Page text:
A Turkish defense contractor has retained two lobbying firms to help unblock a US veto of a $1.5 billion arms sale to Pakistan.
Turkish Aerospace Industries has hired Greenberg Traurig for $25,000 per month for four months to help green-light the sale of 30 of its T-129 attack helicopters. The Miami-based law firm in turn retained Capitol Counsel of Washington as a subcontractor for $12,500 per month.
Turkish Aerospace is owned by the Turkish Armed Forces Foundation and the Presidency of Defense Industries. Both are under the purview of the Turkish ministry of national defense.
Working the contract for Greenberg are senior director Albert Wynn, a former Democratic congressman from Maryland, along with attorney Robert Mangas and Greenberg director Laurie McKay. Capitol Counsel for its part has registered former congressman Charles Boustany, Republican of Louisiana, along with fellow partner Charles Towner French and principal Allegra Han. All six were already registered as foreign agents for the government of Turkey.
The lobbying push comes after Turkish Aerospace struck a deal with Pakistan in 2018 to replace its aging fleet of Vietnam-era Bell AH-1F Cobra gunships, which are outmatched by rival India’s new Boeing AH-64 Apaches. The United States however has so far refused to clear the sale under the Exports Control Act, which comes into play because the gunship’s CTS800 engine is jointly made by Rolls-Royce and Honeywell, a US company.
The lobbying contracts call for assistance with the “executive and legislative review” of the export act. Greenberg’s contract suggests the bottleneck is mostly on Capitol Hill. It calls for meetings with leaders both parties on the Senate Foreign Relations and House Foreign Affairs panels.
The stumbling block comes amid bipartisan concerns with both Turkey and Pakistan, both US allies with whom Washington has clashed repeatedly.
Last year Congress and the Donald Trump administration pushed for sanctions against Ankara and suspended its participation in the F-35 fighter jet program over its incursion into northern Syria and its purchase of Russian missile defense systems. Meanwhile Washington stripped Pakistan of $800 million in US assistance in 2018 over concerns it wasn’t doing enough to combat insurgents.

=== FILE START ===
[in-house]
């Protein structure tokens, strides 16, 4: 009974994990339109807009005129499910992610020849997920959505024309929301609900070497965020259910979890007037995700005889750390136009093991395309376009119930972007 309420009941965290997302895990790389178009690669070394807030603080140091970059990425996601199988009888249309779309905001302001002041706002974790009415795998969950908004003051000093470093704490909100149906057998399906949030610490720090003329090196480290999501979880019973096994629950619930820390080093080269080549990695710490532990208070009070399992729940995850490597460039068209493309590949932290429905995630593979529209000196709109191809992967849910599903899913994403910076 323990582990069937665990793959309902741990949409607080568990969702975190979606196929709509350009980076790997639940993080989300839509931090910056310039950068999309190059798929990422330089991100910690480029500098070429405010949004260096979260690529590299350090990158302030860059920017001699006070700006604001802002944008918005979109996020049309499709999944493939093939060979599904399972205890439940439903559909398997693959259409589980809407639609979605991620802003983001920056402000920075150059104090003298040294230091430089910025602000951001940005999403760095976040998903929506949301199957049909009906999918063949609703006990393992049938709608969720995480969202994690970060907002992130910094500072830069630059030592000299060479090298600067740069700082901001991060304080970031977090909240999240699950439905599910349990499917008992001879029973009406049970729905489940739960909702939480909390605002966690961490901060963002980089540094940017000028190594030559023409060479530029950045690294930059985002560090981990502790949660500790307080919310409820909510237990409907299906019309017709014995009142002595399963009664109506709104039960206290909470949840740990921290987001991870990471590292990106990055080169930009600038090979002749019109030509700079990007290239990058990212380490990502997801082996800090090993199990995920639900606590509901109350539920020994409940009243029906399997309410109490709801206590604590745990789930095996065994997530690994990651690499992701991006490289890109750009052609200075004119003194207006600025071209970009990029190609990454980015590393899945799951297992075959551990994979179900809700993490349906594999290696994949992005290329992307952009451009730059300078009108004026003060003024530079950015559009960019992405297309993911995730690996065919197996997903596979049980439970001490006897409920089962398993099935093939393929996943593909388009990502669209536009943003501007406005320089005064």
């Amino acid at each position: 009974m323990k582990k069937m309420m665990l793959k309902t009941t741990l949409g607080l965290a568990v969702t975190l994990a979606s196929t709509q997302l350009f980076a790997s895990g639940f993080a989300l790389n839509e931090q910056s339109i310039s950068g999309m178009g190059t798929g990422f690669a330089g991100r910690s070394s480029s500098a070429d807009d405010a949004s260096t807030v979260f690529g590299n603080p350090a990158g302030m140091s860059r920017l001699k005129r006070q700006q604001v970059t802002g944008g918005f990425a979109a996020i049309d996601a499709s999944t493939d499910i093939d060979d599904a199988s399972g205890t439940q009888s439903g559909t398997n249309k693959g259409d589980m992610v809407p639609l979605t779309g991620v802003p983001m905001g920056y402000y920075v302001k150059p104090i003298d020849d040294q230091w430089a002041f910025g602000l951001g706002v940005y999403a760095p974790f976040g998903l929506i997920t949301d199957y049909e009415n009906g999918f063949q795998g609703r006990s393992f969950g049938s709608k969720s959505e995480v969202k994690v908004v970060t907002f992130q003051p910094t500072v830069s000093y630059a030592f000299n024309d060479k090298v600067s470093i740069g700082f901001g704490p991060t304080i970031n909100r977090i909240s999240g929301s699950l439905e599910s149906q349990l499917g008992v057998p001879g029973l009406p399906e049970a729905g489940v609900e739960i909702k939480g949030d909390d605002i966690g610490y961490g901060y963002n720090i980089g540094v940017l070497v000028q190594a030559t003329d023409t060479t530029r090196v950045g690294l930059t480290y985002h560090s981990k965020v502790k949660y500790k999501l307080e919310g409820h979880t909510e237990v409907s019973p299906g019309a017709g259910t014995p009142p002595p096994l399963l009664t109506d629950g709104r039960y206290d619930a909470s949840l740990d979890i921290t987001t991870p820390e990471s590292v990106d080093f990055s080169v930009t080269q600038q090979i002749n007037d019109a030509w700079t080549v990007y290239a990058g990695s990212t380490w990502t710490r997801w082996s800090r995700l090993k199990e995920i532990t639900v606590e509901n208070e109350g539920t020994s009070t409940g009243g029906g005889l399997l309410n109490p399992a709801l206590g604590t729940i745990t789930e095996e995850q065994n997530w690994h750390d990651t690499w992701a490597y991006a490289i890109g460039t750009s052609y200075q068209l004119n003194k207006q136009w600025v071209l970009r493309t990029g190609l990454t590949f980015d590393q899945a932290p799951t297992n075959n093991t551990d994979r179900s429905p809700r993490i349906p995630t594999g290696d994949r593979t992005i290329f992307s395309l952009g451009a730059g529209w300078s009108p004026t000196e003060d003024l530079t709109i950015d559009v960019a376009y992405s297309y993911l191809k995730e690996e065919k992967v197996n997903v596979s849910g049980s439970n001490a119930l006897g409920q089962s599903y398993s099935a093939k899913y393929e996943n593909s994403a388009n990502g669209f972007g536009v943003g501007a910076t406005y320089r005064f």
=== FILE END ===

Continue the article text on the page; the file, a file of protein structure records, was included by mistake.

Both Turkey and Pakistan have vowed to press ahead even without the United States’ blessing.
Turkey is building a domestic engine for its helicopter to bypass US export restrictions, a process that could take years. In January, Ankara said Islamabad had granted it a one-year extension.
“We hope we will be able to develop our indigenous engine soon to power the T129,” Ismail Demir, the head of Turkey’s top procurement agency, said Jan. 6, Defense News reported. “After one year, Pakistan may be satisfied with the level of progress in our engine program, or the U.S. may grant us the export license.”
Meanwhile Pakistan has said it is looking at possibly acquiring Zhishengji-10 (Z-10) attack helicopters form China, Maj. Gen. Syed Najeeb Ahmed, the commander of the Pakistan Army Aviation Corps, announced in February.
Turkish Aerospace Industries previously lobbied Congress via Florida law firm GrayRobinson. The firm registered to work on the arms export issue in April 2019 but was terminated on Dec. 31, having only disclosed $15,000 in fees during the period. GrayRobinson worked as a subcontractor to Capital Keys of Washington, which itself never registered.